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Dentist accused of taking patients’ medicine to feed his addiction

November 14, 1997

BRISTOL, Conn. (AP) _ Mark Decker had recently had a tooth pulled when to his delight _ and shock _ his dentist made a house call to check up on him.

``I came to work the next day praising what a good dentist this guy was,″ Decker said. ``He took his own time to come to my house to check and see how I was doing. I had my mother quit her dentist and go to him _ I was so impressed with him.″

Imagine Decker’s surprise when the dentist was accused of swapping his patients’ prescription painkillers and amphetamines _ sometimes for aspirin _ to feed his own habit.

Dr. W. Stephen Randall, 41, was charged last week with 22 counts of misrepresentation of a controlled substance and four counts of illegally prescribing a controlled substance. The case involved 20 patients.

Randall was arrested in March after a sting operation. Court proceedings were delayed because Randall was getting inpatient drug treatment, his lawyer, Arnold Klau, told authorities.

Klau did not return calls from The Associated Press Thursday.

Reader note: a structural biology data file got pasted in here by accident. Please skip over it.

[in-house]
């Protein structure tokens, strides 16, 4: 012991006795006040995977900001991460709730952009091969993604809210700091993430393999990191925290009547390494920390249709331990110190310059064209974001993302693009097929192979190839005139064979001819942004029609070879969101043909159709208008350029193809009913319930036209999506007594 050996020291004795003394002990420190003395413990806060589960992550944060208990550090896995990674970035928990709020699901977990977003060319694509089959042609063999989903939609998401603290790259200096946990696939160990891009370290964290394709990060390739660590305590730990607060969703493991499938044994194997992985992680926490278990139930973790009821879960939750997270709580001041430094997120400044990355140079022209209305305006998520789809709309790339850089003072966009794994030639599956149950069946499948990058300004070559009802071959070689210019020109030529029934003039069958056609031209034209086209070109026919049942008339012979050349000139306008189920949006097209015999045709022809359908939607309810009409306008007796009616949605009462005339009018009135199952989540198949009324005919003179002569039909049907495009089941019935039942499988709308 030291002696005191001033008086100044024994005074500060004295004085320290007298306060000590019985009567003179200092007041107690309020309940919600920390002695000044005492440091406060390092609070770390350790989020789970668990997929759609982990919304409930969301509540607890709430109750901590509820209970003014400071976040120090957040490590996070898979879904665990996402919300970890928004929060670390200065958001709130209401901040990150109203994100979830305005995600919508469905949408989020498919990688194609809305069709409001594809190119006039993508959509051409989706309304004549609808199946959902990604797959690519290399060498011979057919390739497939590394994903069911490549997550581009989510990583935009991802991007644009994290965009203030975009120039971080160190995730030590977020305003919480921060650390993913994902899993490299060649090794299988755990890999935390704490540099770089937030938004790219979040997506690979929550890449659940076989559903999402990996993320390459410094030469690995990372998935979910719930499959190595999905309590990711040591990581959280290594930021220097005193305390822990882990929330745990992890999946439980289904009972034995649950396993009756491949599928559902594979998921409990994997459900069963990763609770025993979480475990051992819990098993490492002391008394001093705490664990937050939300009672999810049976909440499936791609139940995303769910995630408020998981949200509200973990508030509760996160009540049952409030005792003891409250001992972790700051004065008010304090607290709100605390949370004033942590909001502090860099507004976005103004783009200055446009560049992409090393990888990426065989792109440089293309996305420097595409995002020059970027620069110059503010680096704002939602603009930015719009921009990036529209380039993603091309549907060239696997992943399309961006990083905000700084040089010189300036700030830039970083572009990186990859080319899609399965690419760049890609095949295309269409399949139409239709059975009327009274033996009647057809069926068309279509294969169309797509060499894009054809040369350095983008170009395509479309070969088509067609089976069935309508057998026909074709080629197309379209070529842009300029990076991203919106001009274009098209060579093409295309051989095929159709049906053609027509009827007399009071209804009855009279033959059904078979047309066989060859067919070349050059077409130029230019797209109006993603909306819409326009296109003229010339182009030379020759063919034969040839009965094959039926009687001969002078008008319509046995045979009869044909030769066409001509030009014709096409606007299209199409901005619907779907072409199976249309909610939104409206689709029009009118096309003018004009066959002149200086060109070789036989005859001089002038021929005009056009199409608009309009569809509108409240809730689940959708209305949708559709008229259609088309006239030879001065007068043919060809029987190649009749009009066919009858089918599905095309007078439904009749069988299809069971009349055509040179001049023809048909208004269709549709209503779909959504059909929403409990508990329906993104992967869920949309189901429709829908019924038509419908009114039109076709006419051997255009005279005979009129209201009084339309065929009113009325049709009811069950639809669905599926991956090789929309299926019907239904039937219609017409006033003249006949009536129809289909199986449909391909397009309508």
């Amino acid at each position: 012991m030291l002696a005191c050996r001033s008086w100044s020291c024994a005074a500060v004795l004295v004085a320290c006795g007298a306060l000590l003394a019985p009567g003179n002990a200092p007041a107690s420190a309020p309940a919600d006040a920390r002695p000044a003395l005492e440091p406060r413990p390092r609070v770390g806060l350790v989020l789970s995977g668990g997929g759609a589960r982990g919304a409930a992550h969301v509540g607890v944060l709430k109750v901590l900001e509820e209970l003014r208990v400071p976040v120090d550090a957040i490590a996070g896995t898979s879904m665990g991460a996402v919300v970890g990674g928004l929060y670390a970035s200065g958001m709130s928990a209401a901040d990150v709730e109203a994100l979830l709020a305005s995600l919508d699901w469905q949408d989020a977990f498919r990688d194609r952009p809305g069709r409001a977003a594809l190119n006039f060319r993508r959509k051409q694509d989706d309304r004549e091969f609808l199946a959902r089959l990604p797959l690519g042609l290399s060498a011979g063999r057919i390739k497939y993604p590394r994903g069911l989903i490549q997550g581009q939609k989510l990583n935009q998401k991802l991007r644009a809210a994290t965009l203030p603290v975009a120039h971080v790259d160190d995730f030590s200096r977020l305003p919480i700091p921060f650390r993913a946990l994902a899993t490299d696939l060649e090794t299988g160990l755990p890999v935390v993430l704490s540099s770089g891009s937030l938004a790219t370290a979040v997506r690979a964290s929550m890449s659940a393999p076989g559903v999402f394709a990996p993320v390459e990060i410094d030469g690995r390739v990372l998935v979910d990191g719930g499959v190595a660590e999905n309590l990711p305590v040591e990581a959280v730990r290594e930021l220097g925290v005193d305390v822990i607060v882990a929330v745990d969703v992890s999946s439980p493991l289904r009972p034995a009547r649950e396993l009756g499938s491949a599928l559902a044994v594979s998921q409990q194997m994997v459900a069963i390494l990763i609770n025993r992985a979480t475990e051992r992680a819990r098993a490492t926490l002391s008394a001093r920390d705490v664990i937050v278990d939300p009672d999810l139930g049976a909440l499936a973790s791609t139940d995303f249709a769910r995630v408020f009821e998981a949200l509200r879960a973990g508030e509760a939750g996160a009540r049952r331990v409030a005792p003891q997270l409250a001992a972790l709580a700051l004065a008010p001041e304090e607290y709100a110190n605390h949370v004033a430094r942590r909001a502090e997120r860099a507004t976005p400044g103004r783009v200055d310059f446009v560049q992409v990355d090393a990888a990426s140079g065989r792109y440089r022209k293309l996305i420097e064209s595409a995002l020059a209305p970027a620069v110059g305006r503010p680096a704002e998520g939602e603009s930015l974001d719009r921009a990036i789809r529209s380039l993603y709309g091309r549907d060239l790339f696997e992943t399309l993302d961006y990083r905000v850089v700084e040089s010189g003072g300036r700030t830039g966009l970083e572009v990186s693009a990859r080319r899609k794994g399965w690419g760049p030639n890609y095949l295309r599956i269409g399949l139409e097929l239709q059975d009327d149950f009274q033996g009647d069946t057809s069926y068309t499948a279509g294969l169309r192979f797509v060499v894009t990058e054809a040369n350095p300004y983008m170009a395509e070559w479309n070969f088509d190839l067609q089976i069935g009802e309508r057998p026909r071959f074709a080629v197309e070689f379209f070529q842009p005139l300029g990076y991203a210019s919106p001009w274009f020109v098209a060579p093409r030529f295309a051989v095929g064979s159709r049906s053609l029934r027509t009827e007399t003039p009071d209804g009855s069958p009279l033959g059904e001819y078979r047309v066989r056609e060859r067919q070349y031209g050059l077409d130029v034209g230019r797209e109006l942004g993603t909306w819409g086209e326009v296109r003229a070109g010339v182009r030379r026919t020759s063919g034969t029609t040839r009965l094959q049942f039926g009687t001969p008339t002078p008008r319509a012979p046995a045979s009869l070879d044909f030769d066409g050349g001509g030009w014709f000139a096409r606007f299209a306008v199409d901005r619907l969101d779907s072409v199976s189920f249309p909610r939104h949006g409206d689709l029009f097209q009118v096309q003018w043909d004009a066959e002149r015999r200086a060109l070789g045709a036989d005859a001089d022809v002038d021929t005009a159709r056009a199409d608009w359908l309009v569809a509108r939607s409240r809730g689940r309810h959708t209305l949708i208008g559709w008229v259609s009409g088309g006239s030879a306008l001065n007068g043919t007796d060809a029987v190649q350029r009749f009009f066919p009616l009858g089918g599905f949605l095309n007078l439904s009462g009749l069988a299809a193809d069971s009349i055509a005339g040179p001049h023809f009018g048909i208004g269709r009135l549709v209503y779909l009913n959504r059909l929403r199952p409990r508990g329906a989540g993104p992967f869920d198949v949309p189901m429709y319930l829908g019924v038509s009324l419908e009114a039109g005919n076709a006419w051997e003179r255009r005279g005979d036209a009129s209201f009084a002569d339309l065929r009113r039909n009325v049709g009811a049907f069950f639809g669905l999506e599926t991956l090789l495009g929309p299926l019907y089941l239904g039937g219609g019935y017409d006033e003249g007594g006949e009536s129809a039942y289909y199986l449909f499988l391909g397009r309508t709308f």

Randall dropped in on Decker in January and took his prescriptions into a bathroom, saying he had to prepare an antibiotic injection. He administered the injection and left.

Police later found that some of the generic Valium that Randall had prescribed for Decker had been replaced with an anti-anxiety drug.

Once Randall stopped midway into a root-canal operation and sent a patient, her mouth still full of gauze, to a pharmacy to get drugs, according to a police affidavit released this week. He then took her painkiller and gave her over-the-counter acetaminophen, the papers said.

The sting operation caught Randall in the act, police Sgt. Peter Barton said.

``We witnessed him switching the prescription medication in his car,″ Barton said. ``He gave back the altered medication and then we moved in and arrested him.″

In May, the state Department of Health suspended Randall’s license pending a hearing.

Decker, who for years was skittish about going to dentists, said that at the time of Randall’s arrest, he had partially completed three root-canal procedures. He still has not mustered the courage to get them finished.

``I know I have to find another dentist and go back again, but now I’m thinking ‘Oh boy. I sure know how to pick ’em,‴ he said.

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